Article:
III. Further Information
Documents related to this action, including the application for license renewal and supporting documentation, are available online in the NRC Library at http://www.nrc.gov/reading-rm/adams.html. From this page, the public can gain entry into (ADAMS), which provides text and image files of the NRC's public documents. The application for license renewal, dated August 29, 2007 as supplemented by letters dated January 26, July 30, October 15, 2010, and May 20, August 3, December 12, 2011, and January 27, 2012, is available electronically under ADAMS Accession Nos. ML092310567, ML100610121, ML102360016, ML102990489, ML111520559, ML11222A026, ML113630145, and ML12039A147. Also see the license's annual reports for years 2003-2004 (ADAMS Accession No. ML043620310), 2004-2005 (ADAMS Accession No. ML052930194), 2005-2006 (ADAMS Accession No. ML062850518), 2006-2007 (ADAMS Accession No. ML073040191), 2007-2008 (ADAMS Accession No. ML082890533), 2008-2009 (ADAMS Accession No. ML092720865), 2009-2010 (ADAMS Accession No. ML102440042), and 2010-2011 (ADAMS Accession No. ML11221A161). If you do not have access to ADAMS or if there are problems in accessing the documents located in ADAMS, contact the NRC's PDR reference staff at 1-800-397-4209, 301-415-4737, or by email to firstname.lastname@example.org. These documents may also be viewed electronically on the public computers located at the NRC's PDR, O 1 F21, One White Flint North, 11555 Rockville Pike (first floor), Rockville, MD 20852. The PDR reproduction contractor will copy documents for a fee.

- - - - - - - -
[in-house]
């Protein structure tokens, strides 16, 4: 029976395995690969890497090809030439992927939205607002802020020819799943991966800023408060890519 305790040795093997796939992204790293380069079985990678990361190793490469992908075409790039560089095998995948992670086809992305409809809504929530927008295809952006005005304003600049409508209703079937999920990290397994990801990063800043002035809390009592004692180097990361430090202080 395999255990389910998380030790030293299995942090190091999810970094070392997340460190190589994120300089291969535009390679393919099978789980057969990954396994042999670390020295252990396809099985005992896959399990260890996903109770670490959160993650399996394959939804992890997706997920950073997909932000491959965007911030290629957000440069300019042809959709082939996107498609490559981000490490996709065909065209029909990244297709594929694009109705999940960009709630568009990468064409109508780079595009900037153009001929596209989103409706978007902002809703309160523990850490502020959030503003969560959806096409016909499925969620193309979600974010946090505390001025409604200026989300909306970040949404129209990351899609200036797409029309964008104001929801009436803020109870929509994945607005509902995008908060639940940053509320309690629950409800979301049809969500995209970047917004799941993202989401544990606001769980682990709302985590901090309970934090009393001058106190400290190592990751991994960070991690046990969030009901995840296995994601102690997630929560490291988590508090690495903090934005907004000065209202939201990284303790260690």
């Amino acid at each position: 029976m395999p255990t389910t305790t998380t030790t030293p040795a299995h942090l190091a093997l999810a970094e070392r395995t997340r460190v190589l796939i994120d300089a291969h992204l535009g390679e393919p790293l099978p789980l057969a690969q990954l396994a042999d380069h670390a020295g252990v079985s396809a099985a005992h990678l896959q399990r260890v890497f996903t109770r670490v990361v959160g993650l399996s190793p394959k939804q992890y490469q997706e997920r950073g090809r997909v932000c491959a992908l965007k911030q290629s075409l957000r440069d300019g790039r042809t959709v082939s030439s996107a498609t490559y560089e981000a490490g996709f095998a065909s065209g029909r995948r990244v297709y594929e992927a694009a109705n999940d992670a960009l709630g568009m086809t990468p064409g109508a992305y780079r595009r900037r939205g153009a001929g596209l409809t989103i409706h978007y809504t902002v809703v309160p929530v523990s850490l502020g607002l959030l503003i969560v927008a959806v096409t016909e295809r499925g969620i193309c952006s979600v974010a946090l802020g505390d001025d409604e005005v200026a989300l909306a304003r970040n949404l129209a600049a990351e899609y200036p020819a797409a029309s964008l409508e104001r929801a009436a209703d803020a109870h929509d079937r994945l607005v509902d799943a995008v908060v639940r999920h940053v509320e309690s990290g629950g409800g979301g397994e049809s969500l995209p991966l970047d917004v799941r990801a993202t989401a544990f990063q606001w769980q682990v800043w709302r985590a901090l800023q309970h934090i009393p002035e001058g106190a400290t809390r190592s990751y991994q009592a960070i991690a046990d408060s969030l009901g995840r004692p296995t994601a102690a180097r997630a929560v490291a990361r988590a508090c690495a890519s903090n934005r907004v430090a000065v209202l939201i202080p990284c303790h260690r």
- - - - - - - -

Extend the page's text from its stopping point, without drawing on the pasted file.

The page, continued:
Dated at Rockville, Maryland, this 21st day of March, 2012.
For the Nuclear Regulatory Commission
Jessie F. Quichocho,
Chief, Research and Test Reactors Licensing Branch, Division of Policy and Rulemaking, Office of Nuclear Reactor Regulation.
[FR Doc. 2012-7675 Filed 3-29-12; 8:45 am]